The point is that a great number of factors make it possible for a military force to locate, close with, and destroy an enemy, but not many of them are easily measured. The scope of this specific project does not extend to analysis of everything that makes hard power possible; it focuses on the status of the hard power itself.

This Index assesses the state of military affairs for U.S. forces in three areas: capability, capacity, and readiness.

Capability. Capability is scored based on the current state of combat equipment. This involves four factors: the age of key platforms relative to their expected life span; whether the required capability is being met by legacy or modern equipment; the scope of improvement or replacement programs relative to the operational requirement; and the overall health and stability (financial and technological) of modernization programs.

This Index focused on primary combat units and combat platforms (such as tanks, ships, and airplanes) and elected not to include the array of system and component upgrades (such as a new radar, missile, or communications suite) that keep an older platform viable over time. New technologies grafted onto aging platforms ensure that U.S. military forces keep pace with technological innovations relevant to the modern battlefield, but at some point, the platforms themselves are no longer viable and must be replaced. Modernized sub-systems and components do not entirely substitute for aging platforms, and it is the platform itself that is usually the more challenging item to field. In this sense, primary combat platforms serve as representative measures of force modernity just as combat forces are a useful surrogate measure for the overall military that includes a range of support units, systems, and infrastructure.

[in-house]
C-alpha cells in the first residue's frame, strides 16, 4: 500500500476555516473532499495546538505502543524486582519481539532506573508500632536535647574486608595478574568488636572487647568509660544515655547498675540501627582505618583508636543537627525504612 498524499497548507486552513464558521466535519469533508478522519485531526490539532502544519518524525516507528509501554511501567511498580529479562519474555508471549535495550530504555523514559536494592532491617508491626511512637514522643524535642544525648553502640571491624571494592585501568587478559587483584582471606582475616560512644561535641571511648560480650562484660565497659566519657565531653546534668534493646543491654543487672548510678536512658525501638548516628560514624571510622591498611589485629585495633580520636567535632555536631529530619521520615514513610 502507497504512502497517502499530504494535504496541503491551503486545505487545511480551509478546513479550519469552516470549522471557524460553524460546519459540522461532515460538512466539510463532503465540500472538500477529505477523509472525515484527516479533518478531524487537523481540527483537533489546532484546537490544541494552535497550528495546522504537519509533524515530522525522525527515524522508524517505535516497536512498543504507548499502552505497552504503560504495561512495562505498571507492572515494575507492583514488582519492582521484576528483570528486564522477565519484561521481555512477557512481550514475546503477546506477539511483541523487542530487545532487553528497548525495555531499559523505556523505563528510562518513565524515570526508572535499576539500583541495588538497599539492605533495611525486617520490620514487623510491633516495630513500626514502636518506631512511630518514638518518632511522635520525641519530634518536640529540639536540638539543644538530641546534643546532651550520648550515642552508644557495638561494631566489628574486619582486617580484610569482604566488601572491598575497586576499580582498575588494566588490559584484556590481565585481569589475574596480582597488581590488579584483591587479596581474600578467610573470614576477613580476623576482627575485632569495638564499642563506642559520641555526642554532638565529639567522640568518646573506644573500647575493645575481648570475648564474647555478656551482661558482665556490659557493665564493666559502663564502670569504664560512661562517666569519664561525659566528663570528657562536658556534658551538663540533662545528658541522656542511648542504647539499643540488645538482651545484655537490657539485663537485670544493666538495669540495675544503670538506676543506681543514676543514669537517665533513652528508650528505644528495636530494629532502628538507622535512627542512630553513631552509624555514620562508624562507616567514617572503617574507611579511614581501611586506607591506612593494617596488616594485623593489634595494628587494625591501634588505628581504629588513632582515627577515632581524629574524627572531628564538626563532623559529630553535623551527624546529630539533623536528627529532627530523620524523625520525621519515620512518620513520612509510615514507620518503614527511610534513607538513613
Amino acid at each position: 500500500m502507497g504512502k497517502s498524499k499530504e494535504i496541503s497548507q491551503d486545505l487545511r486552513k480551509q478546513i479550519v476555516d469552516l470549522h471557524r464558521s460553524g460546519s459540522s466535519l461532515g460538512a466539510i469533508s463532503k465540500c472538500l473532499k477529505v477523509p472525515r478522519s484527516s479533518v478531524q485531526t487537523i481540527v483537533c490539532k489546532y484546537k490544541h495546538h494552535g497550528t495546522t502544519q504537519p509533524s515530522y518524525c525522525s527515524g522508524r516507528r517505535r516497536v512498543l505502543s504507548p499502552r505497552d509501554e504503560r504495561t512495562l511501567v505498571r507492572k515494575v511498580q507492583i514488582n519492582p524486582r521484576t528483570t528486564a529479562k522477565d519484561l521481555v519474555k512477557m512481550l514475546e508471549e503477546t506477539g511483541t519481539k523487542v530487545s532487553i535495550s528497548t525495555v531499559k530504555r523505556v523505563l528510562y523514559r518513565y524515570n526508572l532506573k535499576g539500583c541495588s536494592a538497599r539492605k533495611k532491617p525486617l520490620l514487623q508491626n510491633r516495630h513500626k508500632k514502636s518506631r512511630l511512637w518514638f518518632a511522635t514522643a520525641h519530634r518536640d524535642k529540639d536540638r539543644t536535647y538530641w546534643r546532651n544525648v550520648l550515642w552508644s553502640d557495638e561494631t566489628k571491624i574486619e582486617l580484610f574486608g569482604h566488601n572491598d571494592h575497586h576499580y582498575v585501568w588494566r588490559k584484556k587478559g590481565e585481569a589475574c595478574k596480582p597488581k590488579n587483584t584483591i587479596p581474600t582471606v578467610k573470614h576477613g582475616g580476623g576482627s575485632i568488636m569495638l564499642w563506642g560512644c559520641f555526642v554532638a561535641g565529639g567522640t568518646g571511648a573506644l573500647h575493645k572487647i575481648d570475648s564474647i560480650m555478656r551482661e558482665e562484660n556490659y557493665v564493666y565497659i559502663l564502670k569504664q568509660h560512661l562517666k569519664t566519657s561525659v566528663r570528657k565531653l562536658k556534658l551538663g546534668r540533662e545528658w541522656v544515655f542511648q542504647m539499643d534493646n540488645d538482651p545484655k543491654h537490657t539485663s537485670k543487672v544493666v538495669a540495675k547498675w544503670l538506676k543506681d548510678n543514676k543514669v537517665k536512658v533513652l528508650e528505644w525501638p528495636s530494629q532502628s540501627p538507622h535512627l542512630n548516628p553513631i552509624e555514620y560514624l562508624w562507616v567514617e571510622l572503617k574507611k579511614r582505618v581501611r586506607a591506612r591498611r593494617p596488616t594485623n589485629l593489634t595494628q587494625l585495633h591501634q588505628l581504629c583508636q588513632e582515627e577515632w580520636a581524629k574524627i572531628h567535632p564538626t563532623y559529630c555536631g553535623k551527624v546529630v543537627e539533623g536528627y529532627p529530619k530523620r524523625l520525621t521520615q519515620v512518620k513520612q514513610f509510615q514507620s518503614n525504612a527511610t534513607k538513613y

In addition, it is assumed that modernization programs should replace current capacity at a one-to-one ratio. Less than a one-to-one replacement assumes risk, because even if the newer system is presumably better than the older, until it is proven in actual combat, having fewer systems lessens the capacity of the force, which is an important factor if combat against a peer competitor carries with it the likelihood of attrition. For modernization programs, only Major Defense Acquisition Programs (MDAPs) are scored.

The capability score uses a five-grade scale. Each service receives one capability score that is a non-weighted aggregate of scores for four categories: Age of Equipment, Modernity of Capability, Size of Modernization Program, and Health of Modernization Program. General criteria for the capability categories are as follows:

Age of Equipment

  • Very Weak: Equipment age is past 80 percent of expected life span.
  • Weak: Equipment age is 61 percent–80 percent of expected life span.
  • Marginal: Equipment age is 41 percent–60 percent of expected life span.
  • Strong: Equipment age is 21 percent–40 percent of expected life span.
  • Very Strong: Equipment age is 20 percent or less of expected life span.